Should an Investor Hold or Exercise an Option?
Kimberly Amadeo Updated December 18, A call option is an agreement that gives you the right to buy a stockbondcommodityor other security at a specific price up to a specific date. The agreed-upon price is called the strike price.
Call options provide you with the right to buy shares of a certain stock, and when you exercise the option, you actually buy the shares. After you tell your broker to exercise an option, you have a few days to deposit the money into your brokerage account to pay for the shares.
The date is called the exercise date. Call option contracts are sold in share lots. A call option, or call, is a derivative.
In this case, the asset is the stock, bond, or other security. Why Buy a Call Option Why would you buy a call option? Only if you believe the security will rise in value before the exercise date. If that happens, you'll exercise the option.
You'll buy the security at the strike price and then immediately sell it at the higher market price. If you feel bullish, you might also wait to see if the price goes even higher.
Buyers the buyer of a call option can exercise the option call options are called holders. That's called being in the money. The profit is called the option's intrinsic value.
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If the price doesn't rise above the strike price, you won't exercise the option. Your only loss is the premium. That's true even if the stock plummets to zero. Why wouldn't you just buy the security instead? Buying a call option gives you more leverage.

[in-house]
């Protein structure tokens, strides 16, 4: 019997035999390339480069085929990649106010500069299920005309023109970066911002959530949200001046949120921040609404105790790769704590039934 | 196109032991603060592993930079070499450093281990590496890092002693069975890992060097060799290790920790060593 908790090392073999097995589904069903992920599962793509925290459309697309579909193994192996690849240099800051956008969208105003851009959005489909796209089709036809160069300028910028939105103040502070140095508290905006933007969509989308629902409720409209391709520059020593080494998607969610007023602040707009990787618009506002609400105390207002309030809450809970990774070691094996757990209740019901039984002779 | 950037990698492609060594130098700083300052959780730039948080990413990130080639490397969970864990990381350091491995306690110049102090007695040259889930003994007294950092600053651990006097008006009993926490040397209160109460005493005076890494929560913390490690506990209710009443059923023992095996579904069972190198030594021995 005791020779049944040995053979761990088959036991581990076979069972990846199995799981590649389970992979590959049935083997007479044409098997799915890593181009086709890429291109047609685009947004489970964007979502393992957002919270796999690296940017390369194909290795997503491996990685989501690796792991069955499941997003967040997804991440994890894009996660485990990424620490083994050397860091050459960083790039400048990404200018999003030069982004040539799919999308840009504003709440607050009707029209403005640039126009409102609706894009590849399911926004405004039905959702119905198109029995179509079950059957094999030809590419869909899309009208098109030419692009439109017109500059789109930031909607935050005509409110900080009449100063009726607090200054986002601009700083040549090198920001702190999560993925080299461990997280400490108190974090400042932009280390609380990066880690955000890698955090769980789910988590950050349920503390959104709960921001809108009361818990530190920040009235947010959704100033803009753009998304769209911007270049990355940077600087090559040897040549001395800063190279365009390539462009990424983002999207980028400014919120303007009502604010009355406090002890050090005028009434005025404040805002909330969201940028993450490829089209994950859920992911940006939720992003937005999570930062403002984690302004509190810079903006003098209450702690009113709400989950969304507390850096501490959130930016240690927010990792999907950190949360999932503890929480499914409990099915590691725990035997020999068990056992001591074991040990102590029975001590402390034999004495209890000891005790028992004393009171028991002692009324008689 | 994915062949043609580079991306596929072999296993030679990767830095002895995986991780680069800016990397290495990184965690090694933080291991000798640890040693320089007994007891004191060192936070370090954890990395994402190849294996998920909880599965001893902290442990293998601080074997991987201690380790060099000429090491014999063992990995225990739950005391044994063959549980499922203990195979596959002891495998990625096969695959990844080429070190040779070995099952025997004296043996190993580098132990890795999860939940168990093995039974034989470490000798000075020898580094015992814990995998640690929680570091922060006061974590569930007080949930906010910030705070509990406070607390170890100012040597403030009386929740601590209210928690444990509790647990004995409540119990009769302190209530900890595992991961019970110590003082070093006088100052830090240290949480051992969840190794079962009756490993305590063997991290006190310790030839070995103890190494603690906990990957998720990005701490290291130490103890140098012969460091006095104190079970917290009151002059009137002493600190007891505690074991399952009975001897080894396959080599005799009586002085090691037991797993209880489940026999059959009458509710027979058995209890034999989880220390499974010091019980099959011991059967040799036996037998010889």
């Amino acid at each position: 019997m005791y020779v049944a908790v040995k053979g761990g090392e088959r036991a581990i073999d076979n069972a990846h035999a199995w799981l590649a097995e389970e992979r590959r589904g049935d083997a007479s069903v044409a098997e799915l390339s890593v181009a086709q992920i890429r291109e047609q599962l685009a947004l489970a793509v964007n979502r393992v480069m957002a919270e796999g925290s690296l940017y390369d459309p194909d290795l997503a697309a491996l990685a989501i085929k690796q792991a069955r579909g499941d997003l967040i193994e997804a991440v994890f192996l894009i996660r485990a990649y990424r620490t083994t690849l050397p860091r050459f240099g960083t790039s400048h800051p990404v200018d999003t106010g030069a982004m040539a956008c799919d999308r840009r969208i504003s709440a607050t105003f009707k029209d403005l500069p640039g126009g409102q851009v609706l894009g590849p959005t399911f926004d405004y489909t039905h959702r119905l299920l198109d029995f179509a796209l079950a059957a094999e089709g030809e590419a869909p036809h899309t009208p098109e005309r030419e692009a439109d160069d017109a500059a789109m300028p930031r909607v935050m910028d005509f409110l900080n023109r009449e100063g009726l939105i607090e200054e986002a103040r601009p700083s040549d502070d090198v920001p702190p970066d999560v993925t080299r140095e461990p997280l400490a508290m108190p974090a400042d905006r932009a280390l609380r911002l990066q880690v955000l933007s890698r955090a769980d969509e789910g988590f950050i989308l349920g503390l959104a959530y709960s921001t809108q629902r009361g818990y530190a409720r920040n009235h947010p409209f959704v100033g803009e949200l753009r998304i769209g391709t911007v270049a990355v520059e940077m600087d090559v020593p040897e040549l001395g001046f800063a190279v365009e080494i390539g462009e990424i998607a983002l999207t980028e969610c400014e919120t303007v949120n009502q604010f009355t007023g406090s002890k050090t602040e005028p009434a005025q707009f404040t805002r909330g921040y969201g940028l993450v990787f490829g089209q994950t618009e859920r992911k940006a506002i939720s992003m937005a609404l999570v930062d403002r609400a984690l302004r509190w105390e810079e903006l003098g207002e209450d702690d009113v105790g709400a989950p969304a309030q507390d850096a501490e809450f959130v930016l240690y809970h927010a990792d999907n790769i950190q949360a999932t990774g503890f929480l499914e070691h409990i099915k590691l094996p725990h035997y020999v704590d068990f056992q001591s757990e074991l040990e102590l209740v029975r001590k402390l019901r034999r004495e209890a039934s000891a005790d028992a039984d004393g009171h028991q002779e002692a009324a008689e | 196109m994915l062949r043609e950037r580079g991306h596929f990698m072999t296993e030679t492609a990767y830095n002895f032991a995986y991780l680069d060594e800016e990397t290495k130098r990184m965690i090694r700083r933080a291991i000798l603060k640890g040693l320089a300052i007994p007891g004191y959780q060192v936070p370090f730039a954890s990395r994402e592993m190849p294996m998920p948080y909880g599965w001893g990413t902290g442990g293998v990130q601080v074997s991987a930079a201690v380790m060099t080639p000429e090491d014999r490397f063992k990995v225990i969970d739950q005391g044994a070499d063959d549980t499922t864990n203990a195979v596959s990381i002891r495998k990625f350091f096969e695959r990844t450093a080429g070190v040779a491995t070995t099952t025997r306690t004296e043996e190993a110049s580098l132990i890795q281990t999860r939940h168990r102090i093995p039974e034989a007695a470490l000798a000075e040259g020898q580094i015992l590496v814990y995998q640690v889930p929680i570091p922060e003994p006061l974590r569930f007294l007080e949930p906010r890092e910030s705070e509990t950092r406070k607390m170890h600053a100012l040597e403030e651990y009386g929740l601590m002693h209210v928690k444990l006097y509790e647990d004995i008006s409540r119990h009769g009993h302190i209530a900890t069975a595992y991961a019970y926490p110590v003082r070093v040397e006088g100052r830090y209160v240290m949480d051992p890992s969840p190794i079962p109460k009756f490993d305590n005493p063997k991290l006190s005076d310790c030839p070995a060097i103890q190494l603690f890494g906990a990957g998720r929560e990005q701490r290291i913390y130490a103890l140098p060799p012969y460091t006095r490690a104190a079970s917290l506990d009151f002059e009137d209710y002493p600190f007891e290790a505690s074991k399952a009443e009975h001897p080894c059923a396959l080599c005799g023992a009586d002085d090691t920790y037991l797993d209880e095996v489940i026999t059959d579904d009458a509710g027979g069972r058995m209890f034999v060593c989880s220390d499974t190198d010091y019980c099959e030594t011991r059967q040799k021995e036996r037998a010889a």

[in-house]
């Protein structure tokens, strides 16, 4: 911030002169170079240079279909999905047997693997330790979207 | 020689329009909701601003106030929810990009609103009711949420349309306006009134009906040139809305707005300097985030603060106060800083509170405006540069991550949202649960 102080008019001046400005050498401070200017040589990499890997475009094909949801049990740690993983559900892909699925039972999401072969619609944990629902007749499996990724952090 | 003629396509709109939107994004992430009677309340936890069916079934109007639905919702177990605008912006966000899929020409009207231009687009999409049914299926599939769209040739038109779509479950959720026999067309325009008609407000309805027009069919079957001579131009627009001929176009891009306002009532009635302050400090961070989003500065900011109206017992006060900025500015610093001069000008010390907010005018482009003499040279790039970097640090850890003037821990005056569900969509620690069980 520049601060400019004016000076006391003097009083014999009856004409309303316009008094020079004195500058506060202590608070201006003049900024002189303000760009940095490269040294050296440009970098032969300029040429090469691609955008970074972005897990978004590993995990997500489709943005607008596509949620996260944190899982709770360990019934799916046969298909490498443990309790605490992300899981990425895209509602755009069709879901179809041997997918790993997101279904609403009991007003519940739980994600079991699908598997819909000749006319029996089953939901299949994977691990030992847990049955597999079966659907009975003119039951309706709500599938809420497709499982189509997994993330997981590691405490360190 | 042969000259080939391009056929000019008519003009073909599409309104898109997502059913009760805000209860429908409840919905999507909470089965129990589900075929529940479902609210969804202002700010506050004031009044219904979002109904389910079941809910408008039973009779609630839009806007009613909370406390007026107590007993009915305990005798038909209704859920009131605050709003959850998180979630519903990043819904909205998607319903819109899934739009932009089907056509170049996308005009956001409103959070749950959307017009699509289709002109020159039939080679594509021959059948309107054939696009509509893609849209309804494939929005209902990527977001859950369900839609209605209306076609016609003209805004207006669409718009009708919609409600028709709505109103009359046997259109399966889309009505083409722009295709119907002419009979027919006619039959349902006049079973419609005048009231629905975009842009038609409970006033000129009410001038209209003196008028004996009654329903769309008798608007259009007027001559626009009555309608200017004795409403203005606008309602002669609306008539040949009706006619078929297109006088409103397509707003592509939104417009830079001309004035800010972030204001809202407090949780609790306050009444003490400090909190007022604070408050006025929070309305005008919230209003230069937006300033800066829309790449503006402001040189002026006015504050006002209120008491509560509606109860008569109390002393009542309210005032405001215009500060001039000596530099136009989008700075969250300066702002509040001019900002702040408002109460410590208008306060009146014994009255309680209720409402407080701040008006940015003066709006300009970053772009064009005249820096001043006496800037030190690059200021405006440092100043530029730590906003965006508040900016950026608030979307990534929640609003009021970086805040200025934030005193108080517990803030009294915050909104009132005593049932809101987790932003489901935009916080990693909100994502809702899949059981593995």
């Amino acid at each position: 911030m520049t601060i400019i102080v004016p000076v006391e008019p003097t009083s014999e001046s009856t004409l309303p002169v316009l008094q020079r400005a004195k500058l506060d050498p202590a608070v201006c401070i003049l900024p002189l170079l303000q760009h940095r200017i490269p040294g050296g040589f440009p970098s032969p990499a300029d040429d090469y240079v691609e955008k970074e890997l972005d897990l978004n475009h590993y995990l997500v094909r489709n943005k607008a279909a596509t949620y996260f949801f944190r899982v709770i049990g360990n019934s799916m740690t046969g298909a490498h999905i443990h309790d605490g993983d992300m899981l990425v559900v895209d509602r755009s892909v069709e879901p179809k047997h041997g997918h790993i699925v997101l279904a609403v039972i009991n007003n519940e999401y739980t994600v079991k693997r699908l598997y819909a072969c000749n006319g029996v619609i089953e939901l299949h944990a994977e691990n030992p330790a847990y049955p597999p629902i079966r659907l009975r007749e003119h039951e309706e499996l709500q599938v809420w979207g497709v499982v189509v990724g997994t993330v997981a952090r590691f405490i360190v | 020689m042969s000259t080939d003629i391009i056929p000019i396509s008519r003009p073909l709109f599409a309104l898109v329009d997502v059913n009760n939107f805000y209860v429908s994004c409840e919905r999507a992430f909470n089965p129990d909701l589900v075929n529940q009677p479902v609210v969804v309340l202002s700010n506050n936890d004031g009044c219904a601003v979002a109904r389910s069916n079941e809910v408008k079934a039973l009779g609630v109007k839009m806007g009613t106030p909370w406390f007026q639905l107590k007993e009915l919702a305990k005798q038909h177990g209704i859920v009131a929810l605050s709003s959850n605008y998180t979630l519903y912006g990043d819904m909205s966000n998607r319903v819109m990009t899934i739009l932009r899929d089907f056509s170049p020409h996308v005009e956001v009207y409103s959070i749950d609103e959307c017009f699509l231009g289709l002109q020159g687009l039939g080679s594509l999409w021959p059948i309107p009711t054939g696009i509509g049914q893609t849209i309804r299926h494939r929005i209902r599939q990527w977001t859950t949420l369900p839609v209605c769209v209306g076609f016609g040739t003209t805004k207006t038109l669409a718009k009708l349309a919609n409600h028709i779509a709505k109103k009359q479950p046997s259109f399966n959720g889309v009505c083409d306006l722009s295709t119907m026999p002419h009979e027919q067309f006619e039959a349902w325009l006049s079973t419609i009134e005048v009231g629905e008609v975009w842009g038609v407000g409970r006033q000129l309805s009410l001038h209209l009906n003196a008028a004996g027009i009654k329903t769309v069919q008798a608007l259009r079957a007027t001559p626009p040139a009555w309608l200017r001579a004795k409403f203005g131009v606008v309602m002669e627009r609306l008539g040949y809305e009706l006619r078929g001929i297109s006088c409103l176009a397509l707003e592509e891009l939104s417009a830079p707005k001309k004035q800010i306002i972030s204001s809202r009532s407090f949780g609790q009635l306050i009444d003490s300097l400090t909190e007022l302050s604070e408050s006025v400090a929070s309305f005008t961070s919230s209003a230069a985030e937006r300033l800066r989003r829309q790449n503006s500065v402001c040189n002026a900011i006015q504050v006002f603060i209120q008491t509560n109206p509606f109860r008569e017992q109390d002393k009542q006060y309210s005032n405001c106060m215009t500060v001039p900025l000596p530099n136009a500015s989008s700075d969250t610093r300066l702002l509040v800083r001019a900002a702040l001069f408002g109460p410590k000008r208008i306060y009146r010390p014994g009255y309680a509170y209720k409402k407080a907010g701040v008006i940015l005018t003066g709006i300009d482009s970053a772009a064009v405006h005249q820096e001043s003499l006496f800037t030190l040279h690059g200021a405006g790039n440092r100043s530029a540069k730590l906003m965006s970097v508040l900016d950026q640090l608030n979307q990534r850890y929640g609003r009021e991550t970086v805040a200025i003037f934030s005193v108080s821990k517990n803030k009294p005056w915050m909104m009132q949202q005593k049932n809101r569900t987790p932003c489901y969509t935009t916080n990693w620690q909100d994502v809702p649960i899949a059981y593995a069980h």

If the price rises, you can make a lot more money than if you bought the security instead. Even better, you only lose a fixed amount if the price drops. As a result, you can gain a high return for a low investment.
The other advantage is that you can sell the option itself if the price rises. That means you've made money without ever having to pay for the security.
Why Sell a Call Option You would sell a call option if you believe the asset price will drop. If it drops below the strike price, you keep the premium. There are two ways to sell call options.
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It's perilous. If the buyer exercises the option, you have to buy the asset at the market price to satisfy the order. If the price is higher than the option, you'll lose the difference minus the fee you paid.
Call and put option contracts give you the right to buy and sell the underlying shares at specified prices, known as strike prices, before predetermined expiration dates. You do not have to exercise these rights if you decide to sell the options.
You've got to hope that the fee you charge is more than enough to pay for your risk. Most writers of naked call options are large corporations that can diversify the risk. Their profits from many premiums on the options they guess correctly outweigh the occasional losses on an option that goes against them.
First steps for call options
They have analysts with computer programs that figure all this out for them. You make risk-free money from the premium you charge for you are fond of binary options option. You also make money when the strike price is higher than the amount you originally paid, and the buyer exercises the option. It's called a covered call because the option is "covered" by the asset.
The biggest only downside risk of a covered call is that you'll miss out if the price skyrockets. You can't sell it at that price. Instead, you've got to hold onto it.
- Article Reviewed on July 30, Michael J Boyle Updated July 30, As you learn about trading optionsyou'll find that options traders use terms that are unique to options markets.
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- Should an Investor Hold or Exercise an Option?
You can only sell it to the option holder at the strike price. Many writers of covered calls enjoy the risk-free income from the premiums.
If you sell enough of these calls, this can add up. They also like getting the money right up front. If you own significant assets, and you need cash now, a covered call may be right for you. That gives investors the right to sell the security at a specific price at any time up to a specific date.